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A blog: " De Borda abroad."  From Belfast to Beijing and beyond... and back. Starting in Vienna with the TEDx talk, I go by bus and/or train for more debates in Belgrade, Sarajevo, Istanbul, Tbilisi, Yerevan and Tehran, before flying - sorry about that - to Urumqi in Xīnjiāng, followed by more debates in Beijing, Tianjin, Hong Kong and Taiwan... but not in Pyongyang. Then back via Mongolia (where I was an election observer last year) and Moscow (where I worked in the '80s).

I have my little fold-up Brompton with me - surely the best way of exploring any new city! So I fly hardly at all; I go by train, boat or bus if possible, and then cycle wherever in each new venue; and all with just one plastic water bottle... or that was the intention!

The story is on:  https://debordaabroad.wordpress.com/2017/09/07/de-borda-abroad/


Inclusive voting app 



(Currently under re-construction.)


The Hospital for Incurable Protestants

The Mémoire of a Collapsed Catholic

 This is the story of a pacifist in a conflict zone, in Northern Ireland and the Balkans.  Only in e-format, but only £5.15.  Available from Amazon.



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The de Borda Institute aims to promote the use of inclusive voting procedures on all contentious questions of social choice.

This applies specifically to decision-making, be it for the electorate in regional/national polls, for their elected representatives in councils and parliaments, for members of a local community group, for members of a company board, for members of a co-operative, and so on.




The director alongside the statue of Jean-Charles de Borda, capitaine et savant, in l’École Navale in Brest, 24.9.2010. Photo by Gwenaelle Bichelot. 

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Welcome to the home page of the de Borda Institute, a Northern Ireland-based international organisation (an NGO) which aims to promote the use of inclusive voting procedures on all contentious questions of social choice. For more information use the menu options above or feel free to contact the organisation's headquarters. If you want to check the meaning of any of the terms used, then by all means have a look at this glossary.

As shown in these attachments, there are many voting procedures for use in decision-making and even more electoral systems.  This is because, in decision-making, there is usually only one outcome; but with some electoral systems, as in any proportional ones, there can be several winners.  Sometimes, for any one voters' profile - that is, the set of all their preferences - the outcome of any count may well depend on the voting procedure used.  In this very simple example of a few voters voting on just four options, and in these two hypothetical examples on five, (word document) or (power-point) in which a few cast their preferences on five options, the profiles are analysed according to different methodologies, and the winner could be any one of all the options.  Yet all of these methodologies are called democratic!  Extraordinary!

« 2019-20 Local elections still dodgy | Main | 2019-14 Imagine, an old Brexit solution. »

2019-15 Everything on the table? An MBC?



Majority voting can be divisive but indecisive; preferential voting can be inclusive and conclusive.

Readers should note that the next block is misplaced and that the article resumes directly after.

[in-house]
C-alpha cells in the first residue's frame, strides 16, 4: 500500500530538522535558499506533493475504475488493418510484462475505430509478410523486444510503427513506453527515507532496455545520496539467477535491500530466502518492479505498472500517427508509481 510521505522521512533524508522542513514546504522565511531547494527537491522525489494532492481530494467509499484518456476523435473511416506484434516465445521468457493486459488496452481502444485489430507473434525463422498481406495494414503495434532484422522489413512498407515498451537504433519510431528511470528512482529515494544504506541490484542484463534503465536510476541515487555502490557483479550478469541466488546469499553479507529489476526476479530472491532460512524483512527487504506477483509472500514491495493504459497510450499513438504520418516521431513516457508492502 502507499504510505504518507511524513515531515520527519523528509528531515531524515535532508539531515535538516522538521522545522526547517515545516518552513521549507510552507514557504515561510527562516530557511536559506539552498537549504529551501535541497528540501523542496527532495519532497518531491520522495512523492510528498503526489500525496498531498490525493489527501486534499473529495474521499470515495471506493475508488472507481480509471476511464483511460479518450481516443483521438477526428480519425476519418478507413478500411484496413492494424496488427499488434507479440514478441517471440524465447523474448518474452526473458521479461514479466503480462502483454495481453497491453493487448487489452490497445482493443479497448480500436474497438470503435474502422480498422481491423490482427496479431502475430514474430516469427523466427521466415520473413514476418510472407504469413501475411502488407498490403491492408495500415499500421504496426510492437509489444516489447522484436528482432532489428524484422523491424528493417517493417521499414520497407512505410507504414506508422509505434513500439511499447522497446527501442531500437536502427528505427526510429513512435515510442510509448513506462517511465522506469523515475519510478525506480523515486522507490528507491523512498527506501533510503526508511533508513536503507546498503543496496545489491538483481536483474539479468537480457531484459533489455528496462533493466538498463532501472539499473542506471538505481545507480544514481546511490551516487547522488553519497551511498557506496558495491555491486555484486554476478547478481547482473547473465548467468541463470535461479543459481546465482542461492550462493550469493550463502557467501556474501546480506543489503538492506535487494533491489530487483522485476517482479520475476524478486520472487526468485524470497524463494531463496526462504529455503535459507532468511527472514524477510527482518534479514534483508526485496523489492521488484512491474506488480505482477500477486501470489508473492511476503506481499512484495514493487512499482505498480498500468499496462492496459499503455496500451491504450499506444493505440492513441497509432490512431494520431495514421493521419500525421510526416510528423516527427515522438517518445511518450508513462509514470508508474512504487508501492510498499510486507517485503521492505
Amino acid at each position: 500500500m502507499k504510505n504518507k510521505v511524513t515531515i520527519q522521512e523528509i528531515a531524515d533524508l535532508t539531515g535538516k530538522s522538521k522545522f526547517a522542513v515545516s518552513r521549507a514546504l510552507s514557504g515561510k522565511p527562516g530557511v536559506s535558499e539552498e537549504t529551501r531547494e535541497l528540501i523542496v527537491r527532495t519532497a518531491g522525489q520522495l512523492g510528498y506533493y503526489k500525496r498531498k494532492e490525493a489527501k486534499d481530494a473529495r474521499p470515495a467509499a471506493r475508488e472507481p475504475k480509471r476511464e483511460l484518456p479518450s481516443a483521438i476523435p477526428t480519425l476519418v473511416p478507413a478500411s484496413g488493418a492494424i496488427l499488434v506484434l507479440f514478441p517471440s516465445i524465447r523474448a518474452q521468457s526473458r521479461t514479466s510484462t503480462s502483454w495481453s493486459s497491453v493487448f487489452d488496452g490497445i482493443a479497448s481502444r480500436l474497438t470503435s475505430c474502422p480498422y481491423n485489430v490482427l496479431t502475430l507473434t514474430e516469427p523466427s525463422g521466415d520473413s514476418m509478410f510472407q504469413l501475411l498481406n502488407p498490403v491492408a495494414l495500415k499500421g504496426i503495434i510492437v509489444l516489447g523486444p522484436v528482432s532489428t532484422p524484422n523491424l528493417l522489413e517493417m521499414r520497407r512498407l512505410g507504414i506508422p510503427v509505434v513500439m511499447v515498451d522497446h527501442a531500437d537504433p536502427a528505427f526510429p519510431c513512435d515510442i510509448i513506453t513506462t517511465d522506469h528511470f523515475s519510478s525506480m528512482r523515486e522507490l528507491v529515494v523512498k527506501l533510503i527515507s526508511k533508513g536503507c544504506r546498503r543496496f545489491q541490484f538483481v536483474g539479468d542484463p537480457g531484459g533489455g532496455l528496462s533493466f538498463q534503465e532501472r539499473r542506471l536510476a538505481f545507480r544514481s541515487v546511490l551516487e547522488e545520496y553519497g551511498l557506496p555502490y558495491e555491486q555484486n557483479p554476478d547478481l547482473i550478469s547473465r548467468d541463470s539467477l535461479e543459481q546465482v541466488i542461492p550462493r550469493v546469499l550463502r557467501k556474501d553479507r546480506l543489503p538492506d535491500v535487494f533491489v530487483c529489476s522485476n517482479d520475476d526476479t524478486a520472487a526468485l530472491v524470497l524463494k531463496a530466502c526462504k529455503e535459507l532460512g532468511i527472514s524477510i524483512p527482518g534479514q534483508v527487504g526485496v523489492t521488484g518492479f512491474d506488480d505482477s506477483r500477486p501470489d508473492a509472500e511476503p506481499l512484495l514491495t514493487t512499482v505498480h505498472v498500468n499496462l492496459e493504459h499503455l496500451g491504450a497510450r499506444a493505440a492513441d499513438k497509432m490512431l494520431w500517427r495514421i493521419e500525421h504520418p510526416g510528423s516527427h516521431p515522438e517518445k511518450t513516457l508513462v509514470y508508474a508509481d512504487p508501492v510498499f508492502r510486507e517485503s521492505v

To devise a binary choice to satisfy (almost) everyone is probably impossible; drafting a multi-option referendum would be only difficult. 

Democratic decision-making should cater for (almost) all; therefore, in parliament or a referendum, the ballot should be multi-optional, with options on the EU, the EEA, a Customs Union, the WTO, whatever.  Accordingly, let an independent commission as in New Zealand in 1992, or a citizens’ assembly as two years ago in Ireland, draw up a balanced list of, say, five options.

Politics is the art of compromise; preferential voting is its science.

The democratic process should allow voters to compromise.  At the very least, therefore, the vote should be preferential so that each voter may cast, not only a 1st preference but also, if they so wish, a 2nd and perhaps other preferences as well.  In this points system,

+  he who casts only a 1st preference gives his favourite 1 point;

+  she who casts a 1st and a 2nd preference gives her favourite 2 points (and her second choice 1 point);

and so on; thus, in a five-option ‘preferendum’,

+  he who casts all five preferences gives his favourite 5 points (his second choice 4, his third 3, etc.).

A 1st preference is never, therefore, devalued by a 2nd or other preference.  This Modified Borda Count, MBC* encourages both the voters to cast their compromise option(s) and the protagonists to campaign positively among their erstwhile (majoritarian) opponents.

The result is the option with the highest points score.  At best – if everyone casts full ballots – this is everyone’s highest average preference and, therefore, their best possible compromise.


Majority rule divided Northern Ireland.  Brexit divided England.  And “all the wars in the former Yugoslavia started with a [binary] referendum,” (Oslobodjenje, Sarajevo’s newspaper, 7.2.1999).  Instead of seeking a solution with yet more division, let us use a more inclusive, more democratic MBC which, to quote the late Professor Sir Michael Dummett, “is the soundest method of identifying the [option which] is most generally popular… or at least the most acceptable.”


*          The MBC was invented in 1770.  In a ballot on n options, a voter may cast m preferences.  So n ≥ m ≥ 1. Points are awarded to (1st, 2nd … last) preferences cast according to the rule (m, m-1 …1).

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